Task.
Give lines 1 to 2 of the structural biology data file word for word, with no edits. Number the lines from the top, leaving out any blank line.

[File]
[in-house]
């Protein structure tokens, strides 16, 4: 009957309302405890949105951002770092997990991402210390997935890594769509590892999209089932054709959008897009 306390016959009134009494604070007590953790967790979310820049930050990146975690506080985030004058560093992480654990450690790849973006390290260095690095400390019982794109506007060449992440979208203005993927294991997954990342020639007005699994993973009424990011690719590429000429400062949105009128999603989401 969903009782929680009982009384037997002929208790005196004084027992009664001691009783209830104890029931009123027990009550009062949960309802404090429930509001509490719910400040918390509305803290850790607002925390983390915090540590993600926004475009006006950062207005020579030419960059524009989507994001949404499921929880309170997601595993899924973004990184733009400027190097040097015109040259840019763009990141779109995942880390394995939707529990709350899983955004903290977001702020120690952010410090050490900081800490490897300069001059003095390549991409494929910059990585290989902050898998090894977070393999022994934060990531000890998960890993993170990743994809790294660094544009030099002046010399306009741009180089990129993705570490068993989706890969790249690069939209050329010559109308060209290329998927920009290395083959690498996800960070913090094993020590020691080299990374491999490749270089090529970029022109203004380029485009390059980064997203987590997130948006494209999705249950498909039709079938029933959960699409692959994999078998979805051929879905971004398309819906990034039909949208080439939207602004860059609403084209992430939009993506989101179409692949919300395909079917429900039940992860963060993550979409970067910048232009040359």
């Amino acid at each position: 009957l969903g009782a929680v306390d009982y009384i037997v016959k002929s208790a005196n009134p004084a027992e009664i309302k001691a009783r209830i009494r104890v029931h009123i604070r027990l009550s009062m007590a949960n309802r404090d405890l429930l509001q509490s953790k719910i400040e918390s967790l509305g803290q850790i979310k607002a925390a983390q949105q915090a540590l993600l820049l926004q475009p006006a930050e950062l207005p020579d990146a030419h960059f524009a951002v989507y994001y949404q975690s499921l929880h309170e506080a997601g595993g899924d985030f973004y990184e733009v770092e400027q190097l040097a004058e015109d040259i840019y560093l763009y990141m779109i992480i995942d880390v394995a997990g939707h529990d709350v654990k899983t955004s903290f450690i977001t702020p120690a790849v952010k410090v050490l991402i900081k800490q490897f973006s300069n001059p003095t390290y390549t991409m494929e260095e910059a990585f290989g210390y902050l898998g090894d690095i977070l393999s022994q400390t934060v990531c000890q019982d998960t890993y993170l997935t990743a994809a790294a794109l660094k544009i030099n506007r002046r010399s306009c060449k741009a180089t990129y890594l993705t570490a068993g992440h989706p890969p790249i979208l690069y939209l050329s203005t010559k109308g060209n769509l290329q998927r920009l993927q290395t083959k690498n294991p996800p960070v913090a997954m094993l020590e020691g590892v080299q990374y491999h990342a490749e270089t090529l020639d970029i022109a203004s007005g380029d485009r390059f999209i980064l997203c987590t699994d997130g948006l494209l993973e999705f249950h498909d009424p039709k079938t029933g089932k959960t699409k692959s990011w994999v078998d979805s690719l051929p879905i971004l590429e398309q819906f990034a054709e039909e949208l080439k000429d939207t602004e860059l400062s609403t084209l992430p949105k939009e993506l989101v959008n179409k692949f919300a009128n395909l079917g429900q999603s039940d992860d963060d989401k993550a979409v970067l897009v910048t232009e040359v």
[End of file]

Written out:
[in-house]
């Protein structure tokens, strides 16, 4: 009957309302405890949105951002770092997990991402210390997935890594769509590892999209089932054709959008897009 306390016959009134009494604070007590953790967790979310820049930050990146975690506080985030004058560093992480654990450690790849973006390290260095690095400390019982794109506007060449992440979208203005993927294991997954990342020639007005699994993973009424990011690719590429000429400062949105009128999603989401 969903009782929680009982009384037997002929208790005196004084027992009664001691009783209830104890029931009123027990009550009062949960309802404090429930509001509490719910400040918390509305803290850790607002925390983390915090540590993600926004475009006006950062207005020579030419960059524009989507994001949404499921929880309170997601595993899924973004990184733009400027190097040097015109040259840019763009990141779109995942880390394995939707529990709350899983955004903290977001702020120690952010410090050490900081800490490897300069001059003095390549991409494929910059990585290989902050898998090894977070393999022994934060990531000890998960890993993170990743994809790294660094544009030099002046010399306009741009180089990129993705570490068993989706890969790249690069939209050329010559109308060209290329998927920009290395083959690498996800960070913090094993020590020691080299990374491999490749270089090529970029022109203004380029485009390059980064997203987590997130948006494209999705249950498909039709079938029933959960699409692959994999078998979805051929879905971004398309819906990034039909949208080439939207602004860059609403084209992430939009993506989101179409692949919300395909079917429900039940992860963060993550979409970067910048232009040359």